Child Sex Abuse—Let the games begin!
I won’t repeat what has already been said about the child sex abuse scandal engulfing Penn State. Everything which needs to be said can be found in the Grand Jury Findings of Fact and Recommendation of Charges.
Yesterday, National Center for Victims of Crime, released the following statement which is worth repeating.
Washington, DC: The National Center for Victims of Crime today called on the National Collegiate Athletic Association (NCAA) and all educational institutions to respond quickly and forcefully to sexual abuse. The arrest of a former Penn State athletic coach for allegedly abusing eight young men shows why—for every institution in our society—protecting young people must become a top priority.
“For too long, institutions have sought to protect their reputations by ignoring allegations of abuse,” said Mai Fernandez, executive director of the National Center for Victims of Crime. “Instead of explaining away or covering up these allegations, administrators can actually protect their institutions by rooting out individuals who commit abuse.”
Research shows that abusers—except for the fact that they abuse children—usually appear to be respectable, ordinary citizens. They may be teachers, camp counselors, Boy Scout leaders, tutors, or coaches or tutors. Their one common trait is that they look for situations where they can be trusted with access to victims.
“Sex abusers win the trust of kids and the people those kids look up to—such as coaches and other officials,” says former Philadephia Eagles linebacker Al Chesley, who was abused by a neighbor who was a police officer when Chesley was 13. “Predators camouflage themselves so it’s hard for anyone to figure out what they’re doing, and they use organizations to keep hurting kids. It’s in everyone’s interest to find out who these people are and shut them down.”
Institutions can take steps to protect themselves from harboring predators. They can conduct background screenings for prospective employees, especially those who work with young people. They can respond immediately to any allegations of abuse—making sure that victims report incidents and that these reports are investigated thoroughly. And they can follow the Center for Disease Control and Prevention’s best practices for preventing sexual abuse in youth serving institutions.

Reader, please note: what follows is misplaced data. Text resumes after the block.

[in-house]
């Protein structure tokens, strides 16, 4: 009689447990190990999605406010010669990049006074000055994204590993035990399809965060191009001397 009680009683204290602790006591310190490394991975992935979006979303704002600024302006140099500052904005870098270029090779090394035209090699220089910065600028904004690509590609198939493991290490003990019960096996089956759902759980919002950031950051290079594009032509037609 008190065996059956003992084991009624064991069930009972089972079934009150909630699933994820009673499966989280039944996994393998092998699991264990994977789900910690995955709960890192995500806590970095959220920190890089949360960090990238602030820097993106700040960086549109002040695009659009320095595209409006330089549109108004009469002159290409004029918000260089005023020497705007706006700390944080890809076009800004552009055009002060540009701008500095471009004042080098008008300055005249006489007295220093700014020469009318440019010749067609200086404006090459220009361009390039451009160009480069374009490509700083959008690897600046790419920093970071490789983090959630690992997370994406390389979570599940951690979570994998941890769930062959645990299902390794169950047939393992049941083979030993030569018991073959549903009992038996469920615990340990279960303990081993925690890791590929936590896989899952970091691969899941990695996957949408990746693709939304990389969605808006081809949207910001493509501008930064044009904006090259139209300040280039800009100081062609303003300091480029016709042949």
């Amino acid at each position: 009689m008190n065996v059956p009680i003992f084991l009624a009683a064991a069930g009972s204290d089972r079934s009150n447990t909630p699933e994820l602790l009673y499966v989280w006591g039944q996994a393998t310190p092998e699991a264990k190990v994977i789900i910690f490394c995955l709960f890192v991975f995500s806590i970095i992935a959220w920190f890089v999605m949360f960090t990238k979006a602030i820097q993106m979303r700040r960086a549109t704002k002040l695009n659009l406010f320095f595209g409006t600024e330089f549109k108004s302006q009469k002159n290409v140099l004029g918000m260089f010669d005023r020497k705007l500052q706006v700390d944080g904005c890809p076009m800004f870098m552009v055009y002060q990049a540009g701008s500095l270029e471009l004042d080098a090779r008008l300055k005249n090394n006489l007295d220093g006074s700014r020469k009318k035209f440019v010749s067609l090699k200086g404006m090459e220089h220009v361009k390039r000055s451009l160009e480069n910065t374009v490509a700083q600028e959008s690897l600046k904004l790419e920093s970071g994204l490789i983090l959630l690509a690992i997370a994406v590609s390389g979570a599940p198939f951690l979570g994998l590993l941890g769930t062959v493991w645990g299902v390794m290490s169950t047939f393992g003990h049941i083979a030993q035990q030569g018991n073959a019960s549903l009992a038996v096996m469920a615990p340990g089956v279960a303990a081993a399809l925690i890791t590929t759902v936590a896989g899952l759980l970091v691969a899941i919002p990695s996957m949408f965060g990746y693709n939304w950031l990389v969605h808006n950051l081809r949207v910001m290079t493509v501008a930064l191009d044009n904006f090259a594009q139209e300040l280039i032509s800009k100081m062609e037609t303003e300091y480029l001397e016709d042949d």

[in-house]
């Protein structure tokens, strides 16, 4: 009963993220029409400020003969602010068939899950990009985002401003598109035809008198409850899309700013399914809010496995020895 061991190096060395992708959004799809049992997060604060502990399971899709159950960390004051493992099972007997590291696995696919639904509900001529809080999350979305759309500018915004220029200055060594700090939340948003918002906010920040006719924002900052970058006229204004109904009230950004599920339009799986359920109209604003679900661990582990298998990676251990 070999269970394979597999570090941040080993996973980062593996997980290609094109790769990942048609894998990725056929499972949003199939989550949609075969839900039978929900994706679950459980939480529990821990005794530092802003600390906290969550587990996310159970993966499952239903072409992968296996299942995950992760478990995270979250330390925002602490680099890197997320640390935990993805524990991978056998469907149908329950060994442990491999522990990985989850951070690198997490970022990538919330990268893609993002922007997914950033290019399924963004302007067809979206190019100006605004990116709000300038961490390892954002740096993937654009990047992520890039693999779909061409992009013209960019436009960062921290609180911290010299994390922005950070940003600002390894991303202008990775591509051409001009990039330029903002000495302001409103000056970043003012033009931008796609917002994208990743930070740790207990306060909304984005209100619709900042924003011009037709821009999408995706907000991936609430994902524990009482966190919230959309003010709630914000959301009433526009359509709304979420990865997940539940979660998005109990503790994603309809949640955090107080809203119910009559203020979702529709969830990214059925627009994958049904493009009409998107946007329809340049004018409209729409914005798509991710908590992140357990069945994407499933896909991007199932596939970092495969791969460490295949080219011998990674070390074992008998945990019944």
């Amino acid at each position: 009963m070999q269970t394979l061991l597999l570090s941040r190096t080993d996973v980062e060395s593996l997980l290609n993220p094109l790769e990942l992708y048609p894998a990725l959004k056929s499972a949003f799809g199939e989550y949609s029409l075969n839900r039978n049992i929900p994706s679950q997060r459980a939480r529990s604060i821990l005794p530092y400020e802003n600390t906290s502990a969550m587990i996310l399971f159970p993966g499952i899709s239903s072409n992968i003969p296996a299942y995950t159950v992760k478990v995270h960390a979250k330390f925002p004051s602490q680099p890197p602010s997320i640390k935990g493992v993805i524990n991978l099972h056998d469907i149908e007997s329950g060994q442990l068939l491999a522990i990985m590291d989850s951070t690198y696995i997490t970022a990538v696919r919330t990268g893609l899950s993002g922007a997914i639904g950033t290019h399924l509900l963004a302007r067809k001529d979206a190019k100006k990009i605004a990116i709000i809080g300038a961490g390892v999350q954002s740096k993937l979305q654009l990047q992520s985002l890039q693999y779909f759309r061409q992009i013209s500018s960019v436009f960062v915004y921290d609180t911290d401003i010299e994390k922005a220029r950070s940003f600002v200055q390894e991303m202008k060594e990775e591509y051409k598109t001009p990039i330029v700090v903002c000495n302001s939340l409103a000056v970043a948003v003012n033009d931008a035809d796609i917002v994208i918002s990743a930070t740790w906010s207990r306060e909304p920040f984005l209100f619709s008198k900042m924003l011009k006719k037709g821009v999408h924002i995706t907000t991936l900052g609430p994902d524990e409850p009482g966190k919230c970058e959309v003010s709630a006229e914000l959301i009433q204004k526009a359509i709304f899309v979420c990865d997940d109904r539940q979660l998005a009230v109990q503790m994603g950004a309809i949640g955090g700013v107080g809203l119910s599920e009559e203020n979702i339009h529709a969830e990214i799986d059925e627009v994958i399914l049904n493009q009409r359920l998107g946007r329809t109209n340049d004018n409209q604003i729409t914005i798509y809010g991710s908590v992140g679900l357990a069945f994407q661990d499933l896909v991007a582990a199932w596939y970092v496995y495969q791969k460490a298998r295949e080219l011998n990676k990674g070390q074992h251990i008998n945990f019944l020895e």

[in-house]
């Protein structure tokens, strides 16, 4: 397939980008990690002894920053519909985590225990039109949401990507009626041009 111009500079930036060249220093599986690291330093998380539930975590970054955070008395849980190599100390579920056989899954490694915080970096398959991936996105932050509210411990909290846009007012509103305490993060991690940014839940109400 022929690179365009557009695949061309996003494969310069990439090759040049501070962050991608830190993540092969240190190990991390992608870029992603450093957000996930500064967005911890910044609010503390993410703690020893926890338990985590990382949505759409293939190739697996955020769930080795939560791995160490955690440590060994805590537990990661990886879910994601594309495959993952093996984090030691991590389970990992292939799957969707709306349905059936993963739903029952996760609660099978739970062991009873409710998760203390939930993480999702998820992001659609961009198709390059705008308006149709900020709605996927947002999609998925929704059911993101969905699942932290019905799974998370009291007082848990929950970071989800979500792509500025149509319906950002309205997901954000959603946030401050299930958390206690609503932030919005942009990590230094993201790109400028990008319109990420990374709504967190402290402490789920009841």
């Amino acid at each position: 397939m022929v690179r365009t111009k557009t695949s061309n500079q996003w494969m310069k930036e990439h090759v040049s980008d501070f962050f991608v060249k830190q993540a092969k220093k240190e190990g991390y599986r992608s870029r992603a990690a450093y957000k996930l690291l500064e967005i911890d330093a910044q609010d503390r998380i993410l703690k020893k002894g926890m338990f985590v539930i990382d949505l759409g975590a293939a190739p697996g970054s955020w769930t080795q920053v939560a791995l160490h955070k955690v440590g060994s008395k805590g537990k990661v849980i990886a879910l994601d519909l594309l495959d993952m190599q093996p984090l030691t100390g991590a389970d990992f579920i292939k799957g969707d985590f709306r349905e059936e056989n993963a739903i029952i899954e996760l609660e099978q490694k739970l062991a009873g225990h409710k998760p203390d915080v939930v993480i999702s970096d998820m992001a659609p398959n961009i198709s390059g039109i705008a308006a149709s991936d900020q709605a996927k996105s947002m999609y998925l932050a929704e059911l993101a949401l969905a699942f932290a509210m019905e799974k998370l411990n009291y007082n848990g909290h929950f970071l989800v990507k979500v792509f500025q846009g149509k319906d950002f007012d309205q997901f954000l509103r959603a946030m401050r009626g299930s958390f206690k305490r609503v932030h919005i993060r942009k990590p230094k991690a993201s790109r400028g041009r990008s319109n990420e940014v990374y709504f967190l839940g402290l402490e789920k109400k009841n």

Legislators throughout the nation can also do their part. Right now in Pennsylvania, for example, Judiciary Committee Chair Representative Ron Marsico is holding up a bill (HB 878) that would create a “window” of opportunity to allow child sexual abuse victims to sue, no matter how long ago they were abused. Similar legislation passed in Delaware in 2007 resulted in civil suits that exposed many previously unreported predators. Because it can take victims decades to address the abuse, and because many of these predators continue to abuse children, Pennsylvania should pass this legislation to help heal victims and prevent future crimes.
“When institutions take steps to eliminate sex abusers and legislators act to protect victims and prevent them from hurting children, we will make progress in preventing this crime,” Fernandez added. “Institutions must earn their good reputations by responding forcefully to child sexual abuse.”
Finally, The Legal Intelligencer has a good article explaining why the prosecution trying the cases against former Penn State Athletic Director Tim Curley and former Vice President for Finance and Business Gary Schultz might have difficulty proving one of the charges pending against the two administrators.
According to the article, Curley and Schultz are charged with both failure-to-report an incident of child abuse and perjury. Frank Cervone, executive director of the Support Center for Child Advocates, told The Legal that the defendants might have a “credible, if not very satisfying defense” on the failure to report charges because the alleged incident occurred when a more restrictive version of the law was in place.
Under the statute at issue—23 Pa.C.S. Section 6311—a mandated reporter must “[come] into contact with children” as part of his or her position. In 2002, when the alleged incident occurred, a prior version of the statute required an abused child to come directly into contact with a person “in their professional or official capacity” in order for them to be a mandated reporter. The law widened in 2007 to include those who hear the information secondhand.